Apathy and indifference are the enemies of democracy.
In many Western countries, for some reason (a sense of well-being, a growing distaste for the weaknesses of the political process?), the electorate has been participating less and less in the democratic process. In the United States, for example, voter turnout in the presidential elections in recent years has hovered around a miserable 50% of eligible voters. In the UK, the figure has been close to 60%. One fortunate exception is France, where, during the last presidential election in April, voter turnout was an inspiring 84% of that country's 44.5 million registered voters.
On October 10th, voters in the Province of Ontario will be going to the polls. If you're eligible to vote, please get out and do so. It's a fundamental duty of every citizen. This year's election is especially interesting because of the referendum related to the mixed-member proportional system that's being proposed.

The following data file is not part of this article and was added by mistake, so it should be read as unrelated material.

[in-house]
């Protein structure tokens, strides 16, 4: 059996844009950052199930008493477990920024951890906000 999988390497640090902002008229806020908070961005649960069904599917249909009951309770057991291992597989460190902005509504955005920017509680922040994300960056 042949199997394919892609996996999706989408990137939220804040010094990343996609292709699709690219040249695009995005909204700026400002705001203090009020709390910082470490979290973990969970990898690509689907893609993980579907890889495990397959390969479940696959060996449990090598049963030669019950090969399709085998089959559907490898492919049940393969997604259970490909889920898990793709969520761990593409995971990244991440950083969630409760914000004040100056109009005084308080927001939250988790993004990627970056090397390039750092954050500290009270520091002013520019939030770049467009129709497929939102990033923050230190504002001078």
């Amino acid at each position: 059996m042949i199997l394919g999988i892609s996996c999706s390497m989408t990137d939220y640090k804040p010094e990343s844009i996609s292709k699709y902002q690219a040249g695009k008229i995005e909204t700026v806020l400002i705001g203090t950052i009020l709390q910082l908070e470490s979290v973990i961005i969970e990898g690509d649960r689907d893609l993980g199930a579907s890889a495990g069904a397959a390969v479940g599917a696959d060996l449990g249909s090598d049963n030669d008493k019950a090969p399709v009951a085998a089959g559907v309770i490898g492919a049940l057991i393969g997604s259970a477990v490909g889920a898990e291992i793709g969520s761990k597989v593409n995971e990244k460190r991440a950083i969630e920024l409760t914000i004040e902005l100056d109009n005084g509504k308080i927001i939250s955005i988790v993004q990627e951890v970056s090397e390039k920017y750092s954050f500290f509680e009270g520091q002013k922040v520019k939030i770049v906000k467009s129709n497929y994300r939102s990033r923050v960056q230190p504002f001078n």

As flawed as the democratic system is, it is still the best participatory system we have. It would be dangerous and irresponsible to allow this hard-fought system to simply slide into irrelevance or into the hands of those who would manipulate it for their own selfish ends. We should heed Thomas Jefferson's warning: "Every government degenerates when trusted to the rulers of the people alone. The people themselves are its only safe depositories."
The media has been collecting and disseminating useful information throughout the election campaign. Take the time to read, listen, watch and reflect -- then vote. When we look around the world and see what's happening in countries without functioning democracies, we see the perils we could be facing. Don't slide into apathy.
Voter turnout in the last provincial election in Ontario was 56.5%. Let's do better this time.